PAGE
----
An Actor Trades Hollywood for Lisbon, Portugal

Hollywood should shoot more films in Lisbon. The city enjoys about 2,800 glorious hours of sunshine a year. Its rolling hills and vintage tram cars could double for San Francisco. Colorful homes line the city’s cobblestone streets, offering an ideal backdrop for any romantic film.

It’s a place where it seems you might run into actors around every corner. And, if you live in Lisbon, you might just run into Ed Hooks. This U.S.-born actor moved to the Portuguese capital with his wife, Cally, last year.

“We have loved Europe for many years, so it made cultural sense for us to make the move,” says Ed. “In February 2017, we sold or gave away just about everything we owned, reduced our possessions to what would fit into 28 cardboard boxes for ship-ping, and we moved lock, stock, and barrel to Lisbon.”

As a professional actor for 30 years, Ed played parts in television shows like Knight Rider; Murder, She Wrote; and The Fall Guy.

“I was one of those character actors you see showing up frequently—the sheriff, the employment counselor, the used car salesman, the undertaker. Never a star, but I worked a lot and earned a pension from SAG/AFTRA.”

While Ed may collect a pension from the Screen Actors Guild-American Federation of Television and Radio Artists (SAG/AFTRA), he is not retired. At age 73, Ed is still doing what he loves—teaching acting for animators.

Creating animated films requires a different skill set than your typical block-buster. The talented artists who animate the characters we see in movies are not actors by trade. However, to make their creations seem life-like, the artists must think like actors. This is where Ed comes in.

“Along the way, I started teaching act-ing on a professional level, in Los Angeles, San Francisco, and Chicago, and I wrote a few books for actors,” says Ed. “Then, in 1996, I was invited for the first time to teach acting to a group of animators.”

“Animators need to understand acting as well as Anthony Hopkins does. But they do not need to train to actually act in scenes with Hopkins, themselves,” says Ed. “With that idea in my mind, I developed a way of teaching acting theory to animators instead of to actors.” Ed still teaches acting theory while living in Lisbon. He offers online coaching classes on Skype for $110 an hour—an inspiration for anyone with a skill they can teach online. (See: A shifting global market for animation also has Ed traveling around the world to teach classes. He was recently in Changchun, China, for one month, and he travels widely around Europe to give workshops.“We didn’t want any more freezing cold winters.”“We qualified for ‘retirement’ visas in Portugal. Although, as you can tell, I am not exactly retired. I am working more now than I was in Los Angeles,” says Ed.

Their pensions and U.S. Social Security income ensured that Ed and Cally qualified for the standard Portuguese retirement visa. And, because they travel and work outside the country a lot, they also quali-fied for, and obtained, a Non-Habitual Resident tax status. This allows them to conduct business in Portugal with a reduced tax rate of 20% on their Portuguese earnings, for 10 years, and non-Portugal earnings are tax-exempt altogether.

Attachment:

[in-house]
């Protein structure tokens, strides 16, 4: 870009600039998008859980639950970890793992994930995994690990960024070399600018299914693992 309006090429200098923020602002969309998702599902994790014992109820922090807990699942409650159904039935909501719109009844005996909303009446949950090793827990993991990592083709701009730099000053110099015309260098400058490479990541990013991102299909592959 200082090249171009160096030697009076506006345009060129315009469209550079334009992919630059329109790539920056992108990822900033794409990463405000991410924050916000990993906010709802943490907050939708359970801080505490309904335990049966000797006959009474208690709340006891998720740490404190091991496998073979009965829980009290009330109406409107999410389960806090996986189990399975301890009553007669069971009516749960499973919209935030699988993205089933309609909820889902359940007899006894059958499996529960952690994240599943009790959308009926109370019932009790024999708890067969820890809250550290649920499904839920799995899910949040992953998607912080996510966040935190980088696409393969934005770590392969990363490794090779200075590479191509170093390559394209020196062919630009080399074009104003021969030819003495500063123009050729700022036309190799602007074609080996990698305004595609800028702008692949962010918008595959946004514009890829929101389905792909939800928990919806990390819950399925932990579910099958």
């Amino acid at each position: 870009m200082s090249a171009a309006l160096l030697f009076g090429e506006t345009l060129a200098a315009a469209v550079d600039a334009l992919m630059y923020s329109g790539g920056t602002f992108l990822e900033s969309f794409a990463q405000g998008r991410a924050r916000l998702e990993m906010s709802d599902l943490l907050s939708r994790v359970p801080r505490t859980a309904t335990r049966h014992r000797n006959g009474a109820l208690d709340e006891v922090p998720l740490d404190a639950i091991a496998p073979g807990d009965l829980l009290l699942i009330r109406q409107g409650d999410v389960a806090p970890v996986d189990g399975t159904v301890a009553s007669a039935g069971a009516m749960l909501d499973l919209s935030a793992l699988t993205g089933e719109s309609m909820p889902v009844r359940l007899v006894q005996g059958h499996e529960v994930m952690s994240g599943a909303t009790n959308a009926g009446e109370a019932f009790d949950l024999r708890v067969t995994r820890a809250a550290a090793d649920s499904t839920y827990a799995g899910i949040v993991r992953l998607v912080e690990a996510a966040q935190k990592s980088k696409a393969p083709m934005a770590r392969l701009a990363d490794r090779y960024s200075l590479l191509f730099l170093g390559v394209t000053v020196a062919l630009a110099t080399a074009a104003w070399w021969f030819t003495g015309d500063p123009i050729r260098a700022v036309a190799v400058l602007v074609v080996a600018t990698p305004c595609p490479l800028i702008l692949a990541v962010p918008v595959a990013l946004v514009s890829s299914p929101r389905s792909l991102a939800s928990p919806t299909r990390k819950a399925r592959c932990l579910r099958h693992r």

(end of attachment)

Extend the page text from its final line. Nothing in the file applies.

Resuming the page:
“We still must file U.S. tax returns, in addition to Portuguese returns,” says Ed. “But we figure we will come out essentially where we were financially, tax-wise, as when we lived in the U.S.”

With its ideal weather, lower cost of living, and international airport, Lisbon was a natural choice for Ed and Cally.

“We selected Lisbon because, first of all, it is warm,” says Ed. “After living in Chicago for a few years, we knew we definitely did not want any more freezing cold winters.”

The city is also more affordable. “The cost of living in Portugal is roughly 65% of what we were spending in Los Angeles,” says Ed.

While Lisbon offers comparable weather to Southern California, one advantage really makes the city appealing.

“Here in Lisbon, we do not need a car at all,” says Ed. “Public transportation is excellent, and there is always Uber. We prefer Uber to standard taxis. You can Uber from one end of Lisbon to the other for under $6, wonderful value.”

A careless lifestyle in Lisbon also provides social opportunities for expats. Walking the city’s rolling hills offers both exercise and a chance to chat with others.

“We have been surprised at how easy it is to make new friends in Lisbon,” says Ed. “In Los Angeles, we were always rather isolated, either at home or in a car. If you wanted to see someone, you had to make an appointment.

“Here in Lisbon, Cally and I have made many new friends. As an added bonus, the people we meet here tend to be very interesting and smart. They are, by definition, international. They have often traveled even more than us!”

Outside of expat circles, English is widely spoken in Lisbon. However, when they need more Portuguese language assistance, Ed and Cally hire a local woman to help translate.

Fortunately, English can also be found at the movies. Films are screened with original soundtracks and have Portuguese subtitles. This is great both for Hollywood actors like Ed Hooks, and for anyone looking to live and earn an income overseas in Lisbon.

Editor’s note: In Portugal, summers are long and costs are low. Café-lined cobblestone streets, ancient Moorish castles, and pristine golden-sand beaches beckon. In our special resource Escape to Portugal, find out everything you need to know about retiring in this sophisticated, low-cost paradise. Get your copy here.

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